ddraper

Localization Considerations

Blog Post created by ddraper on Mar 1, 2013

Introduction

In my second post in this series I showed how to create a page from existing widgets and in my last post I showed how to create a custom widget. In custom widget showed how to specify i18n properties files of different locales in order to ensure that the widget labels could be rendered in different languages, however I didn't demonstrate how to localize pages nor how the two approaches work together.

 

How it Works Currently...

If you’re familiar with WebScripts you’ll know that you can provide i18n properties files with the same prefix that can then be accessed in the JavaScript controller by calling:

msg.get(<key>)

 

or from the FreeMarker template by calling:

${msg(“<key>”)}


You may also know that traditionally Share would pass all of the messages from a WebScript into the widgets that it instantiated by calling its '.setMessages()' function.

Finally, you should also be aware that there is a global properties files that can be used throughout Share (“common.properties” and “slingshot.properties” that can be found in '/share/WEB-INF/classes/alfresco/messages').

The contents of all of these files ultimately end up on the page in the JavaScript global variable “Alfresco.messages”. This is a map with the following attributes, “global” and “scope”.

    • “global” contains all the messages from the global properties
    • “scope” is a map of widget name to messages map

 

The Share widgets “.setMessages()” function adds its own name as a key into the scope map and assigns all the supplied messages as an object against that key. For example, if the “Alfresco.DocumentList” widget is instantiated then “Alfresco.messages.scope['Alfresco.DocumentList']' can be used to access it’s messages.

 

How the Updated Approach Works...

We've ensured that the updated development approach is consistent with this old pattern and have intentionally not followed the standard Dojo pattern. The new approach uses the same “Alfresco.messages” object (although this can be reconfigured if you want to use a different root variable) and still sets the “global” and “scope” attributes.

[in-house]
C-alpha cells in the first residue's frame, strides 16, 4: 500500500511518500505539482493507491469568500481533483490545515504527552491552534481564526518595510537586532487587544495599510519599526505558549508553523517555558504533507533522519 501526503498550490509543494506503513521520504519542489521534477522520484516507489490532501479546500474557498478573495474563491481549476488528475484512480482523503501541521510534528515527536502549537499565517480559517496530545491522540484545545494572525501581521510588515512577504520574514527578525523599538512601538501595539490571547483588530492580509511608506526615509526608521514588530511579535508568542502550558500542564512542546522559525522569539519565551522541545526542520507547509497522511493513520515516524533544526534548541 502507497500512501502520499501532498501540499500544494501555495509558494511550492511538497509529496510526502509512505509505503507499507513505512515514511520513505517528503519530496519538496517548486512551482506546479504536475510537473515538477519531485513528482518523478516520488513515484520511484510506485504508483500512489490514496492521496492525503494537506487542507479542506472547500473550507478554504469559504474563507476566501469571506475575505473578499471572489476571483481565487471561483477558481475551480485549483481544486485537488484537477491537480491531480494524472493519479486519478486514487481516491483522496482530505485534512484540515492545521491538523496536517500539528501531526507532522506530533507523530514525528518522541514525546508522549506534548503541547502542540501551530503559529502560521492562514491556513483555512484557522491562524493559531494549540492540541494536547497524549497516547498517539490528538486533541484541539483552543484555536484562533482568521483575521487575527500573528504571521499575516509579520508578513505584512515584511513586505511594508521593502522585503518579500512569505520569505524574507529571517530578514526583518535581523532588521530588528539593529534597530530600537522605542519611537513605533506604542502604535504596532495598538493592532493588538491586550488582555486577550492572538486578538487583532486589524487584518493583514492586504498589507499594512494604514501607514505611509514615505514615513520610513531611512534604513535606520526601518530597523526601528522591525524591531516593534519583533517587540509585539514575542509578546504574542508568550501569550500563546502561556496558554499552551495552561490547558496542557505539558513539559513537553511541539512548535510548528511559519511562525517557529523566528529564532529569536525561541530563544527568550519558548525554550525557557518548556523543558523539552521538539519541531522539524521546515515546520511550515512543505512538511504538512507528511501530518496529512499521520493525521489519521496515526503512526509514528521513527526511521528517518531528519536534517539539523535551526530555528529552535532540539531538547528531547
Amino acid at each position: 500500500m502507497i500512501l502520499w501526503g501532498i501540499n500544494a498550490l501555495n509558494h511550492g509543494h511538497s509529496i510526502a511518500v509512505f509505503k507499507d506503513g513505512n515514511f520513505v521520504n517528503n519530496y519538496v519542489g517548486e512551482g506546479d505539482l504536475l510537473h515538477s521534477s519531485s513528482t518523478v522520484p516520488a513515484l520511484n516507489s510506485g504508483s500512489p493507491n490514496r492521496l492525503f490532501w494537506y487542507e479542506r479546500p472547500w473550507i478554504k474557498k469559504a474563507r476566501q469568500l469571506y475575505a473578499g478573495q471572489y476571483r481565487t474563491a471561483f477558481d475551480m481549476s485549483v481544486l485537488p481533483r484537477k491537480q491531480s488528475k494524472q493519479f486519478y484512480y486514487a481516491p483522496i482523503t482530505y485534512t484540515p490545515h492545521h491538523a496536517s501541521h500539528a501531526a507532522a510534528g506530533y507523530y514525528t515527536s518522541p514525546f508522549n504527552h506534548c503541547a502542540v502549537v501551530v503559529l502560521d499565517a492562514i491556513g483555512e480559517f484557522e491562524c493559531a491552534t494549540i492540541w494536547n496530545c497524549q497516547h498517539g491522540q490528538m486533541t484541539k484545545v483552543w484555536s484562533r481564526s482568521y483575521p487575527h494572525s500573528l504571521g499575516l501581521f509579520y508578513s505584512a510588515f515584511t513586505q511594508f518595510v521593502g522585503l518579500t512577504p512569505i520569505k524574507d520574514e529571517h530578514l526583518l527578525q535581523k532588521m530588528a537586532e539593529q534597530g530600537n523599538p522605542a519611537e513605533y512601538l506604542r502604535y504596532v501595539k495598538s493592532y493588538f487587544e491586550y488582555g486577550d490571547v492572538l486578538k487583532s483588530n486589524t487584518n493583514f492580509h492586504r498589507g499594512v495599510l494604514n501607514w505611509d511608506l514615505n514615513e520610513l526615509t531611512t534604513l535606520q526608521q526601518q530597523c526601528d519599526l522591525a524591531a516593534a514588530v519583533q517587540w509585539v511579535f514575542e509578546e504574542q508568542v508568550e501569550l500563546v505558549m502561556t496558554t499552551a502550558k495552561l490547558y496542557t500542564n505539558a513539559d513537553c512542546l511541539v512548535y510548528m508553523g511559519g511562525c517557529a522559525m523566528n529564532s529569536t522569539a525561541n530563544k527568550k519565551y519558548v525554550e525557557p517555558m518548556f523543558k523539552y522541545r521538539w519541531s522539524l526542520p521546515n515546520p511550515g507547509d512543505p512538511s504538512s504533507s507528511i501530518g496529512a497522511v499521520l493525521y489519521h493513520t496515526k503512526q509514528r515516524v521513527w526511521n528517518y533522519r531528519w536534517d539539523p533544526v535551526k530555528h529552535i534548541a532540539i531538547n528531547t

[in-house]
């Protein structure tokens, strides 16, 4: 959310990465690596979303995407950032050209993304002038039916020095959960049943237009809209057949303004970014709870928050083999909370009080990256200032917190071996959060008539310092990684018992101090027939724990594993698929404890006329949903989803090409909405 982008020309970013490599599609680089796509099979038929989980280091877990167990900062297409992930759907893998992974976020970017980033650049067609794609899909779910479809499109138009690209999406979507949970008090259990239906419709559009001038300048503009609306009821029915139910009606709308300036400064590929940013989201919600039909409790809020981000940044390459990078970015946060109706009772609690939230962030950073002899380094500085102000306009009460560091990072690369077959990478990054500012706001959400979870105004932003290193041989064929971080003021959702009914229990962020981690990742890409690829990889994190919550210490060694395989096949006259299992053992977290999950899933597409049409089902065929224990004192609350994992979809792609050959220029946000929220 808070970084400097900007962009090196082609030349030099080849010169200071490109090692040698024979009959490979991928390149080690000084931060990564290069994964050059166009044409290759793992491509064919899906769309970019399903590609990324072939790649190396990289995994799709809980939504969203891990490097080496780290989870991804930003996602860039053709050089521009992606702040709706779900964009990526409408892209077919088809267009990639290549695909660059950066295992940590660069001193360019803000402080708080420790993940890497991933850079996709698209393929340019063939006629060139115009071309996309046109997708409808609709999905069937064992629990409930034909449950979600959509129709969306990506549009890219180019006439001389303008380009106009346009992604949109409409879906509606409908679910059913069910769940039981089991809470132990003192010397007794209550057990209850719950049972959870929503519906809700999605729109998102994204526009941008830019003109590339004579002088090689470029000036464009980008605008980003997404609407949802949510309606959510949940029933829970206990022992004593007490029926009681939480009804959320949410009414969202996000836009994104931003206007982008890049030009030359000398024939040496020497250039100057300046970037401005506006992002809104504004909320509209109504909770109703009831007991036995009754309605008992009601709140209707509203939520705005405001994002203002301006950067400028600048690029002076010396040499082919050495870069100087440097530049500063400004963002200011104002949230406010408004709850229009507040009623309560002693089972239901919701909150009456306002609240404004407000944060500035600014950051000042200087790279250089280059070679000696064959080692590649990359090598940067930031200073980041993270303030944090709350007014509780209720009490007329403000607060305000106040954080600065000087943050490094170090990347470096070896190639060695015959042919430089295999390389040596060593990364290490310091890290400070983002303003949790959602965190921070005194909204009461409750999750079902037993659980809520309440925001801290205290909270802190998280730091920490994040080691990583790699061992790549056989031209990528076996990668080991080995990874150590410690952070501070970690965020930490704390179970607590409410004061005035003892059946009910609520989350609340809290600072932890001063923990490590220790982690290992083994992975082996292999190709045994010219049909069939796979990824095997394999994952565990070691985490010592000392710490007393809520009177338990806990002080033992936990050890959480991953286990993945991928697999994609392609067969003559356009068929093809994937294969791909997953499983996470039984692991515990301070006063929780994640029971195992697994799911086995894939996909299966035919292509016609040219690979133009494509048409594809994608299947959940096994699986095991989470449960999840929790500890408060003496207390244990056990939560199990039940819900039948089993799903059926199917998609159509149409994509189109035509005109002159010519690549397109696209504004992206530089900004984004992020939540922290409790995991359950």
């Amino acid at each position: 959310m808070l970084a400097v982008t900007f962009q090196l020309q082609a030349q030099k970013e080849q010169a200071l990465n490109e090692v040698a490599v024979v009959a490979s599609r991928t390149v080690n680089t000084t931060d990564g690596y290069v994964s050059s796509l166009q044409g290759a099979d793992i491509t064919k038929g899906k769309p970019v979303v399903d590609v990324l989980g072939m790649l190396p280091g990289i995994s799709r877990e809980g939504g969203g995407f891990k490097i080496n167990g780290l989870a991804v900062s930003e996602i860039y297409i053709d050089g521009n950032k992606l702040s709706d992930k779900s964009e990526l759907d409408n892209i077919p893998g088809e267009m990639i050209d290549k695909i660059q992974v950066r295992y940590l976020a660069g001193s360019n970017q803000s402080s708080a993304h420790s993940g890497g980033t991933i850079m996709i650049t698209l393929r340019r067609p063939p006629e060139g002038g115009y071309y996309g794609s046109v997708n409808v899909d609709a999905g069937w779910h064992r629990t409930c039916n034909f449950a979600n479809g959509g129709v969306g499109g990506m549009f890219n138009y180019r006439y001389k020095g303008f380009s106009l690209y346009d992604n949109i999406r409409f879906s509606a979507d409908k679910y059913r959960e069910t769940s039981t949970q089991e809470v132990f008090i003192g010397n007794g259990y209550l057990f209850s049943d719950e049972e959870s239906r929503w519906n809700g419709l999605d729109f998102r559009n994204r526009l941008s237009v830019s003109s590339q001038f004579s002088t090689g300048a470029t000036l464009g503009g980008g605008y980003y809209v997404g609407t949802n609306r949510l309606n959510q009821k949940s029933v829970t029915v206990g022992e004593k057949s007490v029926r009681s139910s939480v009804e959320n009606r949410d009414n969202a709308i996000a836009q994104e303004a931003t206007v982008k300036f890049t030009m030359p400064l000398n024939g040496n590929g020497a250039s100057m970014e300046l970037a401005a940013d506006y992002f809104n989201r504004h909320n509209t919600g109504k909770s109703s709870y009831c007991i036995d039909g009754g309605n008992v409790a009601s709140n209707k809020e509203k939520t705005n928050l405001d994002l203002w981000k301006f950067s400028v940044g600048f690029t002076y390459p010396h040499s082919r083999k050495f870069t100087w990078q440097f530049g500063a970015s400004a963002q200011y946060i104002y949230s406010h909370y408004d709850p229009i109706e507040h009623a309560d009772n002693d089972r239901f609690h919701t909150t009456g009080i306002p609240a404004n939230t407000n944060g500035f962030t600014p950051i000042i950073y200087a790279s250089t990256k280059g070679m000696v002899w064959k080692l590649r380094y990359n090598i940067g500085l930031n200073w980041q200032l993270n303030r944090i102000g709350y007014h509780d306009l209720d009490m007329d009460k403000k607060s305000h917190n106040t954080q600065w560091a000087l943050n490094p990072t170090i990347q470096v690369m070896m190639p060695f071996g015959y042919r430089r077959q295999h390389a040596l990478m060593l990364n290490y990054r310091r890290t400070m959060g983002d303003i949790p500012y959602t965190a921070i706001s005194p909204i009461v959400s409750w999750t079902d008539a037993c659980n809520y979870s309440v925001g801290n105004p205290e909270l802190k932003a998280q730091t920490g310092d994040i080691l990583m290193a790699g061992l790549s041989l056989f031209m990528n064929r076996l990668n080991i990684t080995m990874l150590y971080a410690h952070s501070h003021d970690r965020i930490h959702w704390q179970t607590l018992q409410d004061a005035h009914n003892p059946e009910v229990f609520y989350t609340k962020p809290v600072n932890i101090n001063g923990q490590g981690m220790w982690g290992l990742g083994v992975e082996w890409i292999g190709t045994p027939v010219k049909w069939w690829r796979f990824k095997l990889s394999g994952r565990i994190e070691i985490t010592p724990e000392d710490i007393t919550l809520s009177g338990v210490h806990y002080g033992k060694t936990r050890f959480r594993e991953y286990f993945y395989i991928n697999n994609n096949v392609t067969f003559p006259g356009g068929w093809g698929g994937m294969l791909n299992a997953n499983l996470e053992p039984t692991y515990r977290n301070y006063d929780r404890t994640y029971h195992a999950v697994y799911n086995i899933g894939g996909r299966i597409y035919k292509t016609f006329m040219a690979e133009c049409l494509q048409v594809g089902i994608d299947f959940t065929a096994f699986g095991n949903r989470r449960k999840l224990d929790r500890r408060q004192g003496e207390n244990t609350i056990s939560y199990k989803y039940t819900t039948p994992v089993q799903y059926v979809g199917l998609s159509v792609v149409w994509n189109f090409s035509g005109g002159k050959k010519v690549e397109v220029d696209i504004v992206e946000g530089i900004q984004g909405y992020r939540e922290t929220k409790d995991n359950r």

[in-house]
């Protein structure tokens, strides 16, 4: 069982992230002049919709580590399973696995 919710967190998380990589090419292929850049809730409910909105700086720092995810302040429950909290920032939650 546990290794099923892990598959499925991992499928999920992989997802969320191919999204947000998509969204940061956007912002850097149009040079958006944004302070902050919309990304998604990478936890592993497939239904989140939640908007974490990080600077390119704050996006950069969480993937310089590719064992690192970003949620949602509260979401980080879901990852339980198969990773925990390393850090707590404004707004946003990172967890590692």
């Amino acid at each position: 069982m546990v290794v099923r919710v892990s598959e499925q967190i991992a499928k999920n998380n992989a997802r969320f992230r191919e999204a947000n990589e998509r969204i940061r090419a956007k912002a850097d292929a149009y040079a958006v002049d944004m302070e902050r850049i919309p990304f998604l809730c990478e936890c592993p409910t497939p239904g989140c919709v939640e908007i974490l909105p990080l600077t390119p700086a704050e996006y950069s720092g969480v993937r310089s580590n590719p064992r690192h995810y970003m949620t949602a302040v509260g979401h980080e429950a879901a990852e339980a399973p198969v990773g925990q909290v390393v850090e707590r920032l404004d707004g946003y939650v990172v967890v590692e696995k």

If you create a widget with an “i18nScope” attribute then this is the scope into which the widgets encapsulated messages will be added. If no “i18nScope' attribute is defined then the messages will go into a scope called “default” (unless the widget extends another widget in which case it will inherit its “i18nScope” attribute).

The i18n properties from the WebScript that processes the JSON model will automatically be placed into a new attribute of “Alfresco.messages” called “page”.

Whenever the “.message” function is called from “Alfresco/core/Core” (see previous post) all applicable scopes are searched, e.g.

    • global
    • page
    • default scope
    • all inherited scopes
    • widget scopes


...and the most specific result will “win”.


When creating a custom widgets there is obviously a distinction to be drawn between

    • labels that never change
    • variable labels that can be selected from
    • completely custom labels

 

For example, the label for a menu item cannot realistically be included as part of the widget but an error message could be. When accepting configurable labels its worth passing them through the “.message()” function in case a message key (rather than a localized message) has been provided as if no match has found then the supplied value is returned.

 

This means that when constructing the JSON model for a page you could provide:

config: {
   label: “message.key”
}

or

config: {
   label: msg.get('message.key')
}

 

At first glance these might appear identical, but if the widget defines a message with the key “message.key” then this will “win” over any message that the WebScript might be able to resolve.

 

Language Variations

It’s also worth bearing in mind that because the widgets process locale specific properties files in exactly the same way as WebScripts it is possible to simply reference a WebScripts properties file in the “i18nRequirements” attribute of a Widget. In a future post you’ll see how this can help you to wrap existing widgets easily so that they can be mixed with the our new library of widgets.

 

Summary

Hopefully this post has explained how i18n properties are handled in the new approach to page and widget construction. We have made efforts to ensure that the updates are compatible with the existing messages handling and have deliberately kept with the Alfresco approach rather than adopting the standard Dojo approach to avoid creating a divide. Ultimately we've done as much as possible to ensure that Surf takes care of all of the hard work for you.

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